Victory Day: The Story Behind Malta's Most Eventful Holiday In History
From St. Mary to World War II
Jum il-Vitorja or Il-Bambina commemorates not one, but four important events in Maltese history. Malta loves a feast, and this one's no exception, reigning as one of the most important festas around. However let’s first start off by why it’s called Il-Bambina.
The feast originally celebrates the Virgin Mary's nativity, and needless to say, local parishes go all out. Altars are dressed in lavish garlands, red damask is hanged all over the place and the most beautiful ornaments are put out on display. Towns are decorated and local bands fill the streets with joyous marches. Throughout Malta's long and tumultuous history however, it became known as 'Our Lady of Victories' - and for good reason.
The date holds a special place in the annals of Maltese history, for it marks the defeat of the Ottoman invaders during the Great Siege of 1565, and the victory over the French in 1800. The 8th of September also marks the switch Italy made from the Axis to the Allied forces in 1943 which would prove vital to Malta's survival.
Turning the clock back a few centuries, the Great Siege was also a big deal for the Maltese. The bloodbath experienced during this war was on a level locals had never witnessed before, and Ottoman victory was all but an absolute certainty. Assistance was provided to the Maltese on the 7th of September, resulting in a major setback for the Ottomans.
On the other hand when the French invaded our country two centuries later, the Maltese had already endured a number of injustices such as the looting of the churches, so when the locals fought off the invaders with the help of the British, it was seen as a local victory (even though they technically kicked out the French three days prior the actual Bambina celebrations).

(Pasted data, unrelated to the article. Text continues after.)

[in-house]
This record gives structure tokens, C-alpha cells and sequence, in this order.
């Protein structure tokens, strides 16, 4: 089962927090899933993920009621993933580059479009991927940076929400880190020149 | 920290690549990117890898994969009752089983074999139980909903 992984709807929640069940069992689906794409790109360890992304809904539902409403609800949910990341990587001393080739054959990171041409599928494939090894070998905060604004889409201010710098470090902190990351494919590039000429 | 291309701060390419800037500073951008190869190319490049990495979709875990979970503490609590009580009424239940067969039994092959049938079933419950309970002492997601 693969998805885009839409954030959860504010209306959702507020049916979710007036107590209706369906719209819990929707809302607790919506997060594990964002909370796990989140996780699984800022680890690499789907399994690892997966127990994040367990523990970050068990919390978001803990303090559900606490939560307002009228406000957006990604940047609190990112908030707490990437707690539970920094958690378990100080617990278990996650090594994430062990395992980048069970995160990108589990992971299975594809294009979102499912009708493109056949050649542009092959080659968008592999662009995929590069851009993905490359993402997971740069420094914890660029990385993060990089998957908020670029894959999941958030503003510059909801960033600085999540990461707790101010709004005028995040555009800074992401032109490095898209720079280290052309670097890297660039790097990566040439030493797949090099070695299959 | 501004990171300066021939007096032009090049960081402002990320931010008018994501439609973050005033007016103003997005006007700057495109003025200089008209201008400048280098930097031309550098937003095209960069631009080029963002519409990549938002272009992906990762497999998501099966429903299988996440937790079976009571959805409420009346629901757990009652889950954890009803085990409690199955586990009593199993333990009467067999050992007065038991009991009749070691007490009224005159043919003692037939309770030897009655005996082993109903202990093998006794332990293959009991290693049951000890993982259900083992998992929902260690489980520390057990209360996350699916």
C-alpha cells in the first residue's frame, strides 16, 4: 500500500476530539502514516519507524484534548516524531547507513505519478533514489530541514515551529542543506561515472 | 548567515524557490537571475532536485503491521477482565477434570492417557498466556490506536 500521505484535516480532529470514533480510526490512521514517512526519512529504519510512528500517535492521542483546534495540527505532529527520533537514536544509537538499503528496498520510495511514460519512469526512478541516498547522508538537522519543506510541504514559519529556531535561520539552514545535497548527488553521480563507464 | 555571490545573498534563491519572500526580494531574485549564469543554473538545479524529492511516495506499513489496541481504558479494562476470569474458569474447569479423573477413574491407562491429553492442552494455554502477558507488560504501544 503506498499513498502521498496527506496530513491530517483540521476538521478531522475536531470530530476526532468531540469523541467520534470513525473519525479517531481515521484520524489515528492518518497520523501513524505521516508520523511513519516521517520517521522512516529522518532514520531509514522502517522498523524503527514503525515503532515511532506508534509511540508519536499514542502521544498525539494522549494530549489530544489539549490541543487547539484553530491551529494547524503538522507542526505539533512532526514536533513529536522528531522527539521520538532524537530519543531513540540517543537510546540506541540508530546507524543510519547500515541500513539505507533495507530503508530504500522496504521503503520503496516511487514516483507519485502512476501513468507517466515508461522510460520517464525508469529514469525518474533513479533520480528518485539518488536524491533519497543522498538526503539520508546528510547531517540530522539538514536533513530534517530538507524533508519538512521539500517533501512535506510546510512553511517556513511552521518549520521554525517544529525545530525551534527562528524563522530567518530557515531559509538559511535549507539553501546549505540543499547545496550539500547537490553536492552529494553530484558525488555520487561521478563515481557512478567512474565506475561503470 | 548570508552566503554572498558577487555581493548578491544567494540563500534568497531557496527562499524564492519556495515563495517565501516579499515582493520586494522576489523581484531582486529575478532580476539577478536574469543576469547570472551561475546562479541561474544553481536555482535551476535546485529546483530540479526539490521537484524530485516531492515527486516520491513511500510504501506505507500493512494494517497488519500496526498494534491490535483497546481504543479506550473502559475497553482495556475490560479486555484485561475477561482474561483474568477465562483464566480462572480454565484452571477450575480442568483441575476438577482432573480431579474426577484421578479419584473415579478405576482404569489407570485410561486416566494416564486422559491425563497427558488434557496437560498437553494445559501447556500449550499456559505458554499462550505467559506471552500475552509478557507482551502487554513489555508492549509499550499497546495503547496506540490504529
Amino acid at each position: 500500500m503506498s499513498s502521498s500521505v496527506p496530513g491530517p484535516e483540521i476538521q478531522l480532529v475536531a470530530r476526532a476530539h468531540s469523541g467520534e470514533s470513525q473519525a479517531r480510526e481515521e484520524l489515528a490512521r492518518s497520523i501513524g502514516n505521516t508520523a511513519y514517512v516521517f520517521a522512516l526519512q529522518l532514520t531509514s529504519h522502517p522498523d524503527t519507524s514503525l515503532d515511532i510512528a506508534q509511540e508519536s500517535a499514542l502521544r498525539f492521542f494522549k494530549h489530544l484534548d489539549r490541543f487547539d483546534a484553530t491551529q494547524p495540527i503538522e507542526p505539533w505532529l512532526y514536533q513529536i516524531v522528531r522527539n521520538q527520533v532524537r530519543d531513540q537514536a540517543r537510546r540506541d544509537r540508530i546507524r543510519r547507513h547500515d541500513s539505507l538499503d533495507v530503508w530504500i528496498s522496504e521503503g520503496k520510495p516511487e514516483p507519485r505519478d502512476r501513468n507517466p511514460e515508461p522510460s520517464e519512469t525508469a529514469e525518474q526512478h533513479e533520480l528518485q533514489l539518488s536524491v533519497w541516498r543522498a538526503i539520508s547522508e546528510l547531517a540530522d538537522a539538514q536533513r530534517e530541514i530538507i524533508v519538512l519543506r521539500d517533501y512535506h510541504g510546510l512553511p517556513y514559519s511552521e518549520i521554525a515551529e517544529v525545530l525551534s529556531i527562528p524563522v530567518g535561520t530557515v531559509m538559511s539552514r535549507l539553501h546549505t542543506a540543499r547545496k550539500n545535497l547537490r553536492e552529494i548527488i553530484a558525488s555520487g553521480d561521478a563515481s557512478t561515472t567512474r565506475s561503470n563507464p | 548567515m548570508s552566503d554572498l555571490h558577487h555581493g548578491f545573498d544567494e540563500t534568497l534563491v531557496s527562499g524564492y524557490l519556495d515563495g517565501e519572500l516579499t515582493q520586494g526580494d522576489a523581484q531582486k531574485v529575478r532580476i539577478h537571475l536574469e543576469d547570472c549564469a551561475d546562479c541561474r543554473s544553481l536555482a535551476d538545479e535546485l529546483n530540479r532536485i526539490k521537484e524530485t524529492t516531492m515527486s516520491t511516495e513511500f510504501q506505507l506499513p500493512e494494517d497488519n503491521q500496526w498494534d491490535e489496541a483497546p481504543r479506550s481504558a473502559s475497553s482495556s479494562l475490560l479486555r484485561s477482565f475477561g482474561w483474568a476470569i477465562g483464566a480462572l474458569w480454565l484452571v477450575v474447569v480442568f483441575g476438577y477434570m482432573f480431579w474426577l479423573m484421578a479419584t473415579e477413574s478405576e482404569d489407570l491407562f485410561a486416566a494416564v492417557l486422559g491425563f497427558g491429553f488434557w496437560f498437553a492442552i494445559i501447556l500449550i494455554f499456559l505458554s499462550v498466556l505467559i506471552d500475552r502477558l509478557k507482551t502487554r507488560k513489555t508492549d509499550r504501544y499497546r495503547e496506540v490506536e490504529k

In the Second World War, Mussolini devised Operation Hercules. His aims included cutting off supply routes to Malta in an effort to take over the islands. Add to this, a blitz of bombs and air raids continuously pommelling the islands made Malta one of the most heavily-bombed places in WWII.
That jump Italy made to join the Allies? The near constant bombardment by the Italian forces all came to a halt, and Operation Hercules was deemed a failure, the Italians surrendered on the 8th of September — which happened to be the Great Siege’s anniversary.
So as you can see this festa is quite a big deal for our islands both historically and religiously.